Distracted driving is a major cause of auto accidents and fatalities across the country. The multi-tasking of motorists behind the wheel has directly led to over 8,000 accidents a day (National Highway Traffic Safety Administration). Driving distracted is caused by alcohol, texting, fatigue, drugs, applying makeup, eating, drinking, reading, looking at construction sites, and even other passengers in the vehicle. Unfortunately, children riding in the backseat often cause new parents to drive distracted.
“Turning around to talk to children in the backseat is the number one cause of distracted driving for parents,” explains Mike Wyatt, auto accident attorney.
“Busy parents who assist their children with food and drinks while driving is also a major safety hazard. It can have serious consequences that result in severe injury and even death.”
New parents are more at risk for distracted driving because of their increased responsibilities of caring for young children. They end up multi-tasking behind the wheel, while frantically running their daily errands. Moms and dads start texting, handing out snacks, looking for lost toys, playing music or movies, and talking on the phone when they should have their eyes on the road. Further adding to the distracted driving problem, is the fact that new parents often suffer from fatigue.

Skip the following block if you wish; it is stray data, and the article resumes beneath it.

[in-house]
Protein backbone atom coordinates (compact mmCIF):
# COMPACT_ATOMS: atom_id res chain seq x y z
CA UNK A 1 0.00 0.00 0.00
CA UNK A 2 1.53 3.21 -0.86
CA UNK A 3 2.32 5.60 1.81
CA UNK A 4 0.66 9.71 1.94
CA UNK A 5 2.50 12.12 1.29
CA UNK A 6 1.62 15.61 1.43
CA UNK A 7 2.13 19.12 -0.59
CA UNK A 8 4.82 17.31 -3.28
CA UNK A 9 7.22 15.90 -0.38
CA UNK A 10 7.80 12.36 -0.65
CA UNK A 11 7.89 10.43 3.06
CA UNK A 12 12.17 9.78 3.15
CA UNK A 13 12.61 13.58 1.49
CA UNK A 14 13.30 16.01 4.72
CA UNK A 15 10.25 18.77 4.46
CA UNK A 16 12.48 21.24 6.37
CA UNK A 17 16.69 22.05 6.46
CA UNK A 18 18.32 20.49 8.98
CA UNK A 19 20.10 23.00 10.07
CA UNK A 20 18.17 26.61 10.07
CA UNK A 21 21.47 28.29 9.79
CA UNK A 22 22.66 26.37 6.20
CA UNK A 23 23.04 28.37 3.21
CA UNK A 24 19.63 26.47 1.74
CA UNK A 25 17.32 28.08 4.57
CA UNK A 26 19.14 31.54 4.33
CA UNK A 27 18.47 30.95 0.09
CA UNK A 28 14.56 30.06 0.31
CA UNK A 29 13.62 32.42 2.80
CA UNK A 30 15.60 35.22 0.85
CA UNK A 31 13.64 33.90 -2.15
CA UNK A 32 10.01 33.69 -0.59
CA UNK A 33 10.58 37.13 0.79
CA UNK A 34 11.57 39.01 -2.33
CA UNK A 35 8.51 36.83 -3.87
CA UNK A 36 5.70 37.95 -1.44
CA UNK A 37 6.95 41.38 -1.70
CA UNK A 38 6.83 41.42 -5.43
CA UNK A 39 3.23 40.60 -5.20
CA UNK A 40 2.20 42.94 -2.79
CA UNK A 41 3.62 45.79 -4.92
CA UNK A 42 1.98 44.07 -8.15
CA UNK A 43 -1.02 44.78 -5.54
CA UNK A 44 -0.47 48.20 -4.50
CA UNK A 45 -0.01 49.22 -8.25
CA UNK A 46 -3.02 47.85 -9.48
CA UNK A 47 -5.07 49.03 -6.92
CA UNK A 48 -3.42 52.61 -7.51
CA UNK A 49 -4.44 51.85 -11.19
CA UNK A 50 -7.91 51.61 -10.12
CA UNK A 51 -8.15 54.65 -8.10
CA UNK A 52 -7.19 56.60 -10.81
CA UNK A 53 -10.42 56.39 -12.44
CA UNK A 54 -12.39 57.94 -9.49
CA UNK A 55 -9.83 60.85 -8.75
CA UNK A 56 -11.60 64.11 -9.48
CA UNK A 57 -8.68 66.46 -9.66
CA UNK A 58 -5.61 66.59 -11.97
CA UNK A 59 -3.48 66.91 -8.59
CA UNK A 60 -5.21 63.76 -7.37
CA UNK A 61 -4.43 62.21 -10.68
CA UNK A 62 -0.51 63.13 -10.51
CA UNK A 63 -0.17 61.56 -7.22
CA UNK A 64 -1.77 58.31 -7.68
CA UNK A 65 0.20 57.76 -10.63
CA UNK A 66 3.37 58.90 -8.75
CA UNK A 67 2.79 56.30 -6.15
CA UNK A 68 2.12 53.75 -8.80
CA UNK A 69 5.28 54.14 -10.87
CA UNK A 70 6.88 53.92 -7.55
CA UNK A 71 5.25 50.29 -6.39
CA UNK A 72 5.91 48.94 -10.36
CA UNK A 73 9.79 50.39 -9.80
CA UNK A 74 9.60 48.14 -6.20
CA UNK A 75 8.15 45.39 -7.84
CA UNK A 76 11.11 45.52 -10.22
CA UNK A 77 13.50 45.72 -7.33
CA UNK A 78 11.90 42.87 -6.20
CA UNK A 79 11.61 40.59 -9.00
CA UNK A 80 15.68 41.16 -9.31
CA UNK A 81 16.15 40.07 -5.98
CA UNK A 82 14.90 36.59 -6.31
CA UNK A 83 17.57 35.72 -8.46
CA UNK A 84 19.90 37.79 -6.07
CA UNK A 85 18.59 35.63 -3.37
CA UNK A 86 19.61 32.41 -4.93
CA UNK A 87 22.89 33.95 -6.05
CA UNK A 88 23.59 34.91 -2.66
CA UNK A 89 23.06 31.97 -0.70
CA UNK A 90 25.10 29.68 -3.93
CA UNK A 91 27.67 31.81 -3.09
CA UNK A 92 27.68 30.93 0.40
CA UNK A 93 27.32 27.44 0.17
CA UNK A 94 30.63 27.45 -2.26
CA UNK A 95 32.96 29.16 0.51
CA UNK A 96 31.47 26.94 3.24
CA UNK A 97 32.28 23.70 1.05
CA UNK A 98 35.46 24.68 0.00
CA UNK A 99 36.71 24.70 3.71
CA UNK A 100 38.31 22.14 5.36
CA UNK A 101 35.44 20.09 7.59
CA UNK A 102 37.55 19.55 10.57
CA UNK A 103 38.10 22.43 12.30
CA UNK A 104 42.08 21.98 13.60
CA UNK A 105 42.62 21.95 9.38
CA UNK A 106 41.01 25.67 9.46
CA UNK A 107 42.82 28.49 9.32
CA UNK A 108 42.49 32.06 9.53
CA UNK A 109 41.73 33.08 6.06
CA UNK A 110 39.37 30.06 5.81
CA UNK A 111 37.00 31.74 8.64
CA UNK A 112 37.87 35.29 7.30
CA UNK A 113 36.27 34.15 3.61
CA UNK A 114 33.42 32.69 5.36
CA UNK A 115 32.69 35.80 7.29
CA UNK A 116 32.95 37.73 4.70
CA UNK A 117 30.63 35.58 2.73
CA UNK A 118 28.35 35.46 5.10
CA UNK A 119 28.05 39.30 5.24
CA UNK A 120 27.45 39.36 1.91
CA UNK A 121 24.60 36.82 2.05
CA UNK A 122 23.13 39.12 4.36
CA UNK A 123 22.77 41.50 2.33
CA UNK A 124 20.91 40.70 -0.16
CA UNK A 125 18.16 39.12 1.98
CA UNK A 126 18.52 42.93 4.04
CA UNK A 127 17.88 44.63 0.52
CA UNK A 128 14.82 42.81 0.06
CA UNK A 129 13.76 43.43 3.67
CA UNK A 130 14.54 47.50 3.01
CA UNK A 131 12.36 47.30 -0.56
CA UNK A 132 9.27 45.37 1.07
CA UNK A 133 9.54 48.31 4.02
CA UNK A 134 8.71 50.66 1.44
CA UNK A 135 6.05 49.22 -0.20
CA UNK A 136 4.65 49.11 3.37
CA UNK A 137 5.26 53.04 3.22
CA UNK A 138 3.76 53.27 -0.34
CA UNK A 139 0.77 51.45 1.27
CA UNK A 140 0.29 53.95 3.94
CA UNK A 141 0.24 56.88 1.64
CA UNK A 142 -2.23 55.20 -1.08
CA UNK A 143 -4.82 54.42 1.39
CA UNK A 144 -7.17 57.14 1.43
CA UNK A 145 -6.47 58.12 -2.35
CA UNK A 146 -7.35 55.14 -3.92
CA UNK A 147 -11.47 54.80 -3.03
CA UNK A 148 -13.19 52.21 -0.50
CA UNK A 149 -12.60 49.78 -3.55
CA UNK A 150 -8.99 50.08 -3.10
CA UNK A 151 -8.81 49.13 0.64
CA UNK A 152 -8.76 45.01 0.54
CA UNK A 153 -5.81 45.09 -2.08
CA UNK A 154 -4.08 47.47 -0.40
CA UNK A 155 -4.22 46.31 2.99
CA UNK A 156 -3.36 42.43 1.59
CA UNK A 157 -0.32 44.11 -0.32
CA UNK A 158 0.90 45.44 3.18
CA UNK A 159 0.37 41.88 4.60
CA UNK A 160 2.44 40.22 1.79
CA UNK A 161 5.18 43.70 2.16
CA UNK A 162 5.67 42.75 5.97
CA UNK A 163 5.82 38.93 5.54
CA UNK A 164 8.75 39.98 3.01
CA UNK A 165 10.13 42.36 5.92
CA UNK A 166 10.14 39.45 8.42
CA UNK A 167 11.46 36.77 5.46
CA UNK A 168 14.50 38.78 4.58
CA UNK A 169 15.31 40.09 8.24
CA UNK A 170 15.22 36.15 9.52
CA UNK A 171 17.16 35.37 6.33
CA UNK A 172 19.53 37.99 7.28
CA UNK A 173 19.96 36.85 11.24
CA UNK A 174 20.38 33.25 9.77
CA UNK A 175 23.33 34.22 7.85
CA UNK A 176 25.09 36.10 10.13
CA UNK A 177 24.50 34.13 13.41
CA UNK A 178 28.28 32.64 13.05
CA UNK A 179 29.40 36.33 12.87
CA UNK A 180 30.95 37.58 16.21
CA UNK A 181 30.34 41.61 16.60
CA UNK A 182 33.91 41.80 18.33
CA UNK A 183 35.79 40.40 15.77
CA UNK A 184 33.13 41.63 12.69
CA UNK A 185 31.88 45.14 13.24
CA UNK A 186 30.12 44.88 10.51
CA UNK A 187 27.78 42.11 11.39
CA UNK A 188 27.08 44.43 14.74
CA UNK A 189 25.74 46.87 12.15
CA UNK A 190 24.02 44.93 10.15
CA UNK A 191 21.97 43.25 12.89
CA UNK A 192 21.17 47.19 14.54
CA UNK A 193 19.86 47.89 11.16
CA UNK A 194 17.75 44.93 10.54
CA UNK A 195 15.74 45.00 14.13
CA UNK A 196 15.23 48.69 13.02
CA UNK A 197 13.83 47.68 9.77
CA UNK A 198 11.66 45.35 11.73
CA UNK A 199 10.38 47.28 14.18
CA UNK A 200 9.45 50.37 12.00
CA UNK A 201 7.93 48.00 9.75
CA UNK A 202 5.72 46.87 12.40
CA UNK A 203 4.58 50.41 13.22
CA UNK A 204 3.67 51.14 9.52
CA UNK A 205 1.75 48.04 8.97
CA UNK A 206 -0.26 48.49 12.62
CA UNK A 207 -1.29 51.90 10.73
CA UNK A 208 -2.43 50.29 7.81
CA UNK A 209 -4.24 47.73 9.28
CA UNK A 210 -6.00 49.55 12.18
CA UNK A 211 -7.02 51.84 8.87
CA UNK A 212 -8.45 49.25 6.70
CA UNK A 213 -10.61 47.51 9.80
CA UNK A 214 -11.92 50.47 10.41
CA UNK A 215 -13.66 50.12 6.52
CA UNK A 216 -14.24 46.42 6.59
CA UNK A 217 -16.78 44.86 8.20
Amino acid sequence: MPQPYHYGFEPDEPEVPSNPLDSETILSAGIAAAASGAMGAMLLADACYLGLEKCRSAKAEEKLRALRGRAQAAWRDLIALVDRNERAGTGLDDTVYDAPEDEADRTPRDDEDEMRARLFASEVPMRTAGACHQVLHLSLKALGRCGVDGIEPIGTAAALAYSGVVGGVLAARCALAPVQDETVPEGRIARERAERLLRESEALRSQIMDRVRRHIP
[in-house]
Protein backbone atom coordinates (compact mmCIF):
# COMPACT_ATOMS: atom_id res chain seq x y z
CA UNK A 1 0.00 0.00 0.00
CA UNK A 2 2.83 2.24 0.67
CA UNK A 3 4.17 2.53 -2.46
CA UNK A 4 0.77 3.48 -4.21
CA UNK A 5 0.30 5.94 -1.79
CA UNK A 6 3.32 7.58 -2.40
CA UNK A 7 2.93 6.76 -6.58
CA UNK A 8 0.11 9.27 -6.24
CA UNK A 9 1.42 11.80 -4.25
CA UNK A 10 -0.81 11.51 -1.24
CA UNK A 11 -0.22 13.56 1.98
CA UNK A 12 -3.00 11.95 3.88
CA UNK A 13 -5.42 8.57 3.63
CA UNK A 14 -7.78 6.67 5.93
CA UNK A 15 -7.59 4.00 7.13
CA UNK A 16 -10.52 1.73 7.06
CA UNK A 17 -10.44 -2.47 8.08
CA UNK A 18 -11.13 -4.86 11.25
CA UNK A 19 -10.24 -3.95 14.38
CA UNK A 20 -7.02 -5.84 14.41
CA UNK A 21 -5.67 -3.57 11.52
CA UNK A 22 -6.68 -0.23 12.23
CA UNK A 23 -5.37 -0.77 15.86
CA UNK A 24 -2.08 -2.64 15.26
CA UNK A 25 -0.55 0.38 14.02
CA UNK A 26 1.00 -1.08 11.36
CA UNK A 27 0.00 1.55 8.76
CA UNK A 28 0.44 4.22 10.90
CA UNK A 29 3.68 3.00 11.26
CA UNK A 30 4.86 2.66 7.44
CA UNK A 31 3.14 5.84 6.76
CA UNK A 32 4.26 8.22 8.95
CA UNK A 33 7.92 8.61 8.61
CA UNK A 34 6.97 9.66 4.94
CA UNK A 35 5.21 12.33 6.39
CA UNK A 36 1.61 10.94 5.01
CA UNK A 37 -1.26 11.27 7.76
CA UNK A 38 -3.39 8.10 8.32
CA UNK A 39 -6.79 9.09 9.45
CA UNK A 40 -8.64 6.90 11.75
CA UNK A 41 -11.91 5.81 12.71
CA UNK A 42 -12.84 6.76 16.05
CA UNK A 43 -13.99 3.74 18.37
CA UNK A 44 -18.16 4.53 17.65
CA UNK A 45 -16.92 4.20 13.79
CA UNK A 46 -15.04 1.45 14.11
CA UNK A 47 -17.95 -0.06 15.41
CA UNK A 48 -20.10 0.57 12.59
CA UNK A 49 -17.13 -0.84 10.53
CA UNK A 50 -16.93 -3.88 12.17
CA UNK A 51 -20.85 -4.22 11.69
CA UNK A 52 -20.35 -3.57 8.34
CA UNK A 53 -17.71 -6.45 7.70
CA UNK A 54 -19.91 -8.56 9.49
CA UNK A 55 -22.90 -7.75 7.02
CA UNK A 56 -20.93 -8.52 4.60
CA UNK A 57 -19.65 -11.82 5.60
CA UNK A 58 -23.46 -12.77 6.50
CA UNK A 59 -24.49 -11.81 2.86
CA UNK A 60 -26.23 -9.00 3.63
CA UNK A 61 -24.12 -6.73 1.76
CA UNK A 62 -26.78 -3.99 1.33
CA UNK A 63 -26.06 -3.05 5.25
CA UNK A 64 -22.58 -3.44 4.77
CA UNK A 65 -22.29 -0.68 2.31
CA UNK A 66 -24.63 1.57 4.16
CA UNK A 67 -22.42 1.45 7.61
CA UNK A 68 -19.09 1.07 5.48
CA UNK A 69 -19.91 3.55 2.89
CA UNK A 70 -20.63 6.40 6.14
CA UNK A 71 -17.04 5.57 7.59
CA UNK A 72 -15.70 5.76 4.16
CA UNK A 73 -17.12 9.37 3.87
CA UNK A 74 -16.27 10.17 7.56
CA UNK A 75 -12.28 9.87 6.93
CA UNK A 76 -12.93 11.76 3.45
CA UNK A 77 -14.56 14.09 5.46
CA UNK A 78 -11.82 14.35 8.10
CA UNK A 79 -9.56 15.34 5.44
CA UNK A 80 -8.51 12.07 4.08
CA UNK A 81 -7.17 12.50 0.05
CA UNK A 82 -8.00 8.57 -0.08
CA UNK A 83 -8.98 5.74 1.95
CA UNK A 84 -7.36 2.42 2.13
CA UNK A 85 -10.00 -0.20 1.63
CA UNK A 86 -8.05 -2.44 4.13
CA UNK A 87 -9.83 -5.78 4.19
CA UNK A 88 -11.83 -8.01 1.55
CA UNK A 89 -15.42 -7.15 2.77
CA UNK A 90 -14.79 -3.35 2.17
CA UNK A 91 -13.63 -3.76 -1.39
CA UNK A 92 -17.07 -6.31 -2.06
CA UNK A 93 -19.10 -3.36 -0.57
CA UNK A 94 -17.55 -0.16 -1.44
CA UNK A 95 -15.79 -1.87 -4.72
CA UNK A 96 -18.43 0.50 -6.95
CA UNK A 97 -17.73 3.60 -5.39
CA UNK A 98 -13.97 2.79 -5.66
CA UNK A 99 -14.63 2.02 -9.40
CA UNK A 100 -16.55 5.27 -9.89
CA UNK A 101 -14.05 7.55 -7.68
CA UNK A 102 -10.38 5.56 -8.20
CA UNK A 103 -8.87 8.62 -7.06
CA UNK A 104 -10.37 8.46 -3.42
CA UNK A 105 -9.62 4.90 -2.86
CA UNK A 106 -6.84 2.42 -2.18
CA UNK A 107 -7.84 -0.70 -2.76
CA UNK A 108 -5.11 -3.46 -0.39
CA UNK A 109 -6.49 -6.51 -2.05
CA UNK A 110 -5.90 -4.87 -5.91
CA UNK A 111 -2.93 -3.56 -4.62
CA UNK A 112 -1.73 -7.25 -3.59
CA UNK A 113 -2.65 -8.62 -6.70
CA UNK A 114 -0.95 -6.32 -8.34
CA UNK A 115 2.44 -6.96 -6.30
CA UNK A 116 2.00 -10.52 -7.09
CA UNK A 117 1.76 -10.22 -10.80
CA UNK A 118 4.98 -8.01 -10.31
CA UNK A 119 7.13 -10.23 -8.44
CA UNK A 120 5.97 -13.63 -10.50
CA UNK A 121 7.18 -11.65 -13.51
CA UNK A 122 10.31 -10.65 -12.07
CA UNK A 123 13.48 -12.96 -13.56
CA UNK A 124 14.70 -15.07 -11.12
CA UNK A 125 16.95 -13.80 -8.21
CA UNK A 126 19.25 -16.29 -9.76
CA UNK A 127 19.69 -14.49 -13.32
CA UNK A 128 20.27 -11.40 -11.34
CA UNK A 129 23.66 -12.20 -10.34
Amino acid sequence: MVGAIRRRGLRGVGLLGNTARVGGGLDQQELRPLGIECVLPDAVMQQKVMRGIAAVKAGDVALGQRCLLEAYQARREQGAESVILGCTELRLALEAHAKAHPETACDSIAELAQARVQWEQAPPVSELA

“New mothers on average only get 5 hours and 20 minutes of sleep per night. They also drive on average 150 miles per week,” Mike says. “Studies have shown that new parents who drive distracted are 3 times more likely to be involved in an auto accident. They need to be more organized behind the wheel, take a deep breath, and concentrate on the road for the safety of both themselves and their children.”
- About the Author
- Latest Posts
Our law firm was founded in 1999 by attorney Scott Mann. With more than 50 combined years of trial and litigation experience, we are one of the Midwest’s most qualified firms practicing exclusively in personal injury, including car accidents, truck accidents, wrongful death, and workers’ compensation.